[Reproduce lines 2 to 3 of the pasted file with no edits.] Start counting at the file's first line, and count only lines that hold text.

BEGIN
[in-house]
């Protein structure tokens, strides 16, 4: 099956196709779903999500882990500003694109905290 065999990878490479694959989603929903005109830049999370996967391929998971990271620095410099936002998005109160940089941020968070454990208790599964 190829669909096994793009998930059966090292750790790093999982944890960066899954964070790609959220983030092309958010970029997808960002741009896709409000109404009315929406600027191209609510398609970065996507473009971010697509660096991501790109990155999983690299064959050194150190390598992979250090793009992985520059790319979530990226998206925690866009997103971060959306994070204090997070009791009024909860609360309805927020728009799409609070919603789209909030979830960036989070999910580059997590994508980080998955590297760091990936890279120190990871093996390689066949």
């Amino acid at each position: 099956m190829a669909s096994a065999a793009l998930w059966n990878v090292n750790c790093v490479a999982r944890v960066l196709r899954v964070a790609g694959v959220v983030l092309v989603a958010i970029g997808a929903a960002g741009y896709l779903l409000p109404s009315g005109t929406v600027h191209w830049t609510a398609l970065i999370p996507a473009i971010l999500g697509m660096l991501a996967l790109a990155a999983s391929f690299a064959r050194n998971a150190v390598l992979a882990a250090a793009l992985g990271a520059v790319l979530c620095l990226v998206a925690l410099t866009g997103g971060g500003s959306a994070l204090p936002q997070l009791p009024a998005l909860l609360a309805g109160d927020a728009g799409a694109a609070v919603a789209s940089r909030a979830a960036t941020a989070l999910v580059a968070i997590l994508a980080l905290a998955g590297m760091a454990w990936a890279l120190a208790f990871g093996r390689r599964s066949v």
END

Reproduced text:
């Protein structure tokens, strides 16, 4: 099956196709779903999500882990500003694109905290 065999990878490479694959989603929903005109830049999370996967391929998971990271620095410099936002998005109160940089941020968070454990208790599964 190829669909096994793009998930059966090292750790790093999982944890960066899954964070790609959220983030092309958010970029997808960002741009896709409000109404009315929406600027191209609510398609970065996507473009971010697509660096991501790109990155999983690299064959050194150190390598992979250090793009992985520059790319979530990226998206925690866009997103971060959306994070204090997070009791009024909860609360309805927020728009799409609070919603789209909030979830960036989070999910580059997590994508980080998955590297760091990936890279120190990871093996390689066949």
């Amino acid at each position: 099956m190829a669909s096994a065999a793009l998930w059966n990878v090292n750790c790093v490479a999982r944890v960066l196709r899954v964070a790609g694959v959220v983030l092309v989603a958010i970029g997808a929903a960002g741009y896709l779903l409000p109404s009315g005109t929406v600027h191209w830049t609510a398609l970065i999370p996507a473009i971010l999500g697509m660096l991501a996967l790109a990155a999983s391929f690299a064959r050194n998971a150190v390598l992979a882990a250090a793009l992985g990271a520059v790319l979530c620095l990226v998206a925690l410099t866009g997103g971060g500003s959306a994070l204090p936002q997070l009791p009024a998005l909860l609360a309805g109160d927020a728009g799409a694109a609070v919603a789209s940089r909030a979830a960036t941020a989070l999910v580059a968070i997590l994508a980080l905290a998955g590297m760091a454990w990936a890279l120190a208790f990871g093996r390689r599964s066949v």